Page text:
A thug drunkenly assaulted his partner, punching, kicking biting her while already on bail for assaulting her before, a court has heard.

Kenny Lee Ridgley, 37, had been in a "toxic" relationship with his then partner for around three years, during which time he had already assaulted her twice, before launching his most serious attack on July 4 this year.

Minshull Street Crown Court heard how this erupted after an argument between the pair as they came home from a friend’s party in which Ridgley had been drinking whiskey despite his partner’s requests to stop.

Joshua Bowker, prosecuting, said: “Throughout the assault, the defendant shouted that she deserved it and that he was going to kill her.”

He added: “She thought that he was never going to stop.”

Mr Bowker told the court how Ridgely, of Chapelfield, Radcliffe, went to his victim’s home after the argument, let himself in and snatched a phone out of her hand.

He then punched her repeatedly and also twice punched her dog when she called out to it to defend her.

Mr Bowker explained that Ridgley, who has 38 previous convictions for 83 offences, was already breaking bail conditions he had been given June 14 for a previous assault on his victim forbidding him from contacting her.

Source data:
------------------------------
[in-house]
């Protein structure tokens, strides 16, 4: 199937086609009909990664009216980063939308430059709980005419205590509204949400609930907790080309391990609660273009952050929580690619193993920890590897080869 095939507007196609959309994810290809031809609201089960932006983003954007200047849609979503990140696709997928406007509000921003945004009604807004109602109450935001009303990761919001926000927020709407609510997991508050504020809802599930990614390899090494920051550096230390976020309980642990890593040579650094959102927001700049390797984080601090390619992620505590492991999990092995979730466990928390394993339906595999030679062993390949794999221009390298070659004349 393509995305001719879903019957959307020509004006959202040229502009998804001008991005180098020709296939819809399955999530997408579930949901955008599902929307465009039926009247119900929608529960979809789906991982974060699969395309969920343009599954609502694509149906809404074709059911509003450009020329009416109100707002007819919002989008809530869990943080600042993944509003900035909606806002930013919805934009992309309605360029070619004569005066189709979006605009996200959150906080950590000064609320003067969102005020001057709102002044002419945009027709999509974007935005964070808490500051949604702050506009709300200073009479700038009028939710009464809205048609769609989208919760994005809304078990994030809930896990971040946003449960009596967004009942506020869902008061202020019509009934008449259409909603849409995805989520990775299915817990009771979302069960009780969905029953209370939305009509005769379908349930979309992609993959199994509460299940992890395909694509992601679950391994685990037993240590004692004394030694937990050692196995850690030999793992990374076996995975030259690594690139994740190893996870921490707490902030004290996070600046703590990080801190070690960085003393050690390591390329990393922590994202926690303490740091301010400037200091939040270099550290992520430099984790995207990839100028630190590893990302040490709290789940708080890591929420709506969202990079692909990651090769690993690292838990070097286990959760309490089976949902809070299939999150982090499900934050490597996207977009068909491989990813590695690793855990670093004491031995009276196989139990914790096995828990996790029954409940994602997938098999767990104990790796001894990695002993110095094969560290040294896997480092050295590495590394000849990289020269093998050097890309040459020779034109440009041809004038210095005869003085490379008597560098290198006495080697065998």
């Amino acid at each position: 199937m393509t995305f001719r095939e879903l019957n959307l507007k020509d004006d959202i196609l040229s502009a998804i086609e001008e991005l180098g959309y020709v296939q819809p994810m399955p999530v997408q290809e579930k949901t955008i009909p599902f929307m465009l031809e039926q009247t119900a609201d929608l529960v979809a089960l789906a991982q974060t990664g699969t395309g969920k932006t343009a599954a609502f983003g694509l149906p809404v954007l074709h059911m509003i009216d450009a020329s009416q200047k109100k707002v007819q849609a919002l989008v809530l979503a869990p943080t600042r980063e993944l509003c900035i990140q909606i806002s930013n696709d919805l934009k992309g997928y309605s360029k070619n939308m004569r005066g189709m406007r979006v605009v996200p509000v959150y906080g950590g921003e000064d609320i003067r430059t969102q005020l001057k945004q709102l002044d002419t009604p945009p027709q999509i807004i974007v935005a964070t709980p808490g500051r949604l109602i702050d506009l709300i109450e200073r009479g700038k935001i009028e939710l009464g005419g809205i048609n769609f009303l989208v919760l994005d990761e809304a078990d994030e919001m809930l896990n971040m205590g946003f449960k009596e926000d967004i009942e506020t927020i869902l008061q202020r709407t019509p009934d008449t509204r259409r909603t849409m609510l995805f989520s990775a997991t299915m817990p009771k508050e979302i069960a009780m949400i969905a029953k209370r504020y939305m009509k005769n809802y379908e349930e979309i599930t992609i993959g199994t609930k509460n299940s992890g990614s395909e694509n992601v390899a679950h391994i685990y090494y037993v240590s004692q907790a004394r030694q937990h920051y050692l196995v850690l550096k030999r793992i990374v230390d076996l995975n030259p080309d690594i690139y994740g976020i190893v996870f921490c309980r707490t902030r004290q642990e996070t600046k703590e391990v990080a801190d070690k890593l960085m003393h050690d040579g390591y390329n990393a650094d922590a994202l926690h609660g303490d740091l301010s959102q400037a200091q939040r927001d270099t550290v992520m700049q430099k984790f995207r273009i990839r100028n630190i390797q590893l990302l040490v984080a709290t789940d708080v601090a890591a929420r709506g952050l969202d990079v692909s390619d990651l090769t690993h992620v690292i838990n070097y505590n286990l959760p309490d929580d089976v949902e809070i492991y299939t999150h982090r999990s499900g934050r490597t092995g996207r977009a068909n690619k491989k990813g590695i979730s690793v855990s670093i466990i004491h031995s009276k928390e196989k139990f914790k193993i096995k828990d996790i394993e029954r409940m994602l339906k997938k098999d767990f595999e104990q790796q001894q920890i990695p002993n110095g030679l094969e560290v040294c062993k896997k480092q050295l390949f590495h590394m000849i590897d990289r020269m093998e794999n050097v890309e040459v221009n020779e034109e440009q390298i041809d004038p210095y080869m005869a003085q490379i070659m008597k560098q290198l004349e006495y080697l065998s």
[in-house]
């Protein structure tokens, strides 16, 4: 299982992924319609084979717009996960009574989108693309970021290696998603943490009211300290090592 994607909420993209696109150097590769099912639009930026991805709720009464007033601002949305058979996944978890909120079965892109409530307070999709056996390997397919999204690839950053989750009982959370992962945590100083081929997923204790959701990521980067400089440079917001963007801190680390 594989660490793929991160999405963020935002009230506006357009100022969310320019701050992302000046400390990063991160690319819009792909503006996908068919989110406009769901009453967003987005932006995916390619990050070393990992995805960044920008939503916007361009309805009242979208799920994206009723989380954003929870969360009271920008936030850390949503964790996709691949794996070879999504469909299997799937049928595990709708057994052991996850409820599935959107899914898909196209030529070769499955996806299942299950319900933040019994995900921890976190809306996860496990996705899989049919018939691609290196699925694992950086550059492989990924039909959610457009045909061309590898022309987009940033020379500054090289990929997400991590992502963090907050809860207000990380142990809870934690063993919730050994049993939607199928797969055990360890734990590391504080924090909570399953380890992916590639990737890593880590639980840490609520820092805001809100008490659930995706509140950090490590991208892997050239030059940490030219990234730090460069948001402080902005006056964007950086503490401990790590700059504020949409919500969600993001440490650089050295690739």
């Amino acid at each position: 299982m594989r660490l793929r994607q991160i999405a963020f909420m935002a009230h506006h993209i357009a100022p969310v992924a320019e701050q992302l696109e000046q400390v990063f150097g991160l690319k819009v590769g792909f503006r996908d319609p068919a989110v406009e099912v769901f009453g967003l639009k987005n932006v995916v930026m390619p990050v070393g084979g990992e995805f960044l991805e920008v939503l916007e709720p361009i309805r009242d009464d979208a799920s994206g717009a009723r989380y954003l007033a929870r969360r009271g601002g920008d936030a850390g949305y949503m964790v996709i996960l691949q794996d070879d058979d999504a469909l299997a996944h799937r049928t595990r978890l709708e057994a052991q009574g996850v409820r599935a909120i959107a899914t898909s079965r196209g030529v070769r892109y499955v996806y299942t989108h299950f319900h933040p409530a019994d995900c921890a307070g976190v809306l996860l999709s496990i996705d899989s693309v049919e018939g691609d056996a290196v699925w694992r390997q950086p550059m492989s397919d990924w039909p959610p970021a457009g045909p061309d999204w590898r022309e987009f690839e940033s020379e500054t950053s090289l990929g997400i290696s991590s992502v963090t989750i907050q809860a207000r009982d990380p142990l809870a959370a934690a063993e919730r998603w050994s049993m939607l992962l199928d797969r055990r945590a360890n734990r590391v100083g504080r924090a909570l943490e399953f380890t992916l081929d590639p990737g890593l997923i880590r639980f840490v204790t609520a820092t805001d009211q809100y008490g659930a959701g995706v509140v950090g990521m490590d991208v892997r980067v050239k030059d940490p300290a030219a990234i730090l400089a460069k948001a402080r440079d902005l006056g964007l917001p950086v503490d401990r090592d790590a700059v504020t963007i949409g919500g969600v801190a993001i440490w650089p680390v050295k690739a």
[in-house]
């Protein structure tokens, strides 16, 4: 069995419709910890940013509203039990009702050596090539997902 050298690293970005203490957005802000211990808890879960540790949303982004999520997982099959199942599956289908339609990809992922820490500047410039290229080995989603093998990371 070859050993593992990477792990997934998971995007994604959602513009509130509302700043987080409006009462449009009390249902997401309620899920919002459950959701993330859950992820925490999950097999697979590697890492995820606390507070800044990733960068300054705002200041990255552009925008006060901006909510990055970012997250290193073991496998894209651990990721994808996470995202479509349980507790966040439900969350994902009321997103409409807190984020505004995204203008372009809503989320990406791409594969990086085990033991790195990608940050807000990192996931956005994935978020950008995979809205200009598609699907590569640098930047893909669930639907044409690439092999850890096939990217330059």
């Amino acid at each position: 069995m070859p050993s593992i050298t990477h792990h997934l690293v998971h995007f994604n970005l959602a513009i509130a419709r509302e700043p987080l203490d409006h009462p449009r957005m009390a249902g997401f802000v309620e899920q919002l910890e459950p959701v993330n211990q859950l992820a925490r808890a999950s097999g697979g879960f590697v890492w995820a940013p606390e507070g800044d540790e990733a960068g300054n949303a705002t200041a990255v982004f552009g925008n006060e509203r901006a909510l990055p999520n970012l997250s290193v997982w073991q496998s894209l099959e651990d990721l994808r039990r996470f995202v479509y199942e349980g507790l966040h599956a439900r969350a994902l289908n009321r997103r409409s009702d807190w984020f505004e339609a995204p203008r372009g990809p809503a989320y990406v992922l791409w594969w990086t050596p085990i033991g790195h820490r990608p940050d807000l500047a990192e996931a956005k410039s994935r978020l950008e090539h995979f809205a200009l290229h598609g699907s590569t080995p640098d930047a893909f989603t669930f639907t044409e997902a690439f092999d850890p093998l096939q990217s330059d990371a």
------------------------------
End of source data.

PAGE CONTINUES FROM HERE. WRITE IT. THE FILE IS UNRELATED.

During the latest assault he stomped on his victim’s head, dragged her by the hair, kicked her several times and even bit her on the back of the head.

When the police arrived, he then asked her to hide him under the bed and tell the officers he had gone.

After being arrested, Ridgley lied and claimed his victim had actually been assaulted by another woman and at first pleaded not guilty before Manchester and Salford Magistrates Court on July 5.

But he admitted his crimes and pleaded guilty to assault causing actual bodily harm on the first day of his trial, again before the magistrates court, on August 10.

Daniel Calder, defending, argued that Ridgley still deserved credit for having pleaded guilty and told the court that many of his crimes stemmed from an extremely tough background.

He said that Ridgely had grown up in a "violent household" and that his formal education was "all but non-existent".

Mr Calder told the court that the one time in his life that his client had been able to stay out of trouble was a period between 2011 and 2014 when he "found succour in religion" and sought help from various Christian charities.

He said that this demonstrated that Ridgley was capable of better things and claimed that he felt real remorse and "enormous shame" for what he had done.

Mr Calder said: “He wants to change, he says he wants help to change but he knows that the ultimate responsibility lies with him.”

Recorder Michael Blakey acknowledged these factors in Ridgley’s background.

He said: “It’s right to say that you have had a dreadful background.”

He added: “I accept that you are ashamed of what you did and you are remorseful.”

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But Recorder Blakey felt that Ridgley’s crimes were serious enough that only a jail sentence was appropriate.

He sentenced Ridgley to two years and eight months in prison and hit him with a restraining order "without limit of time" forbidding him from contacting his ex-partner.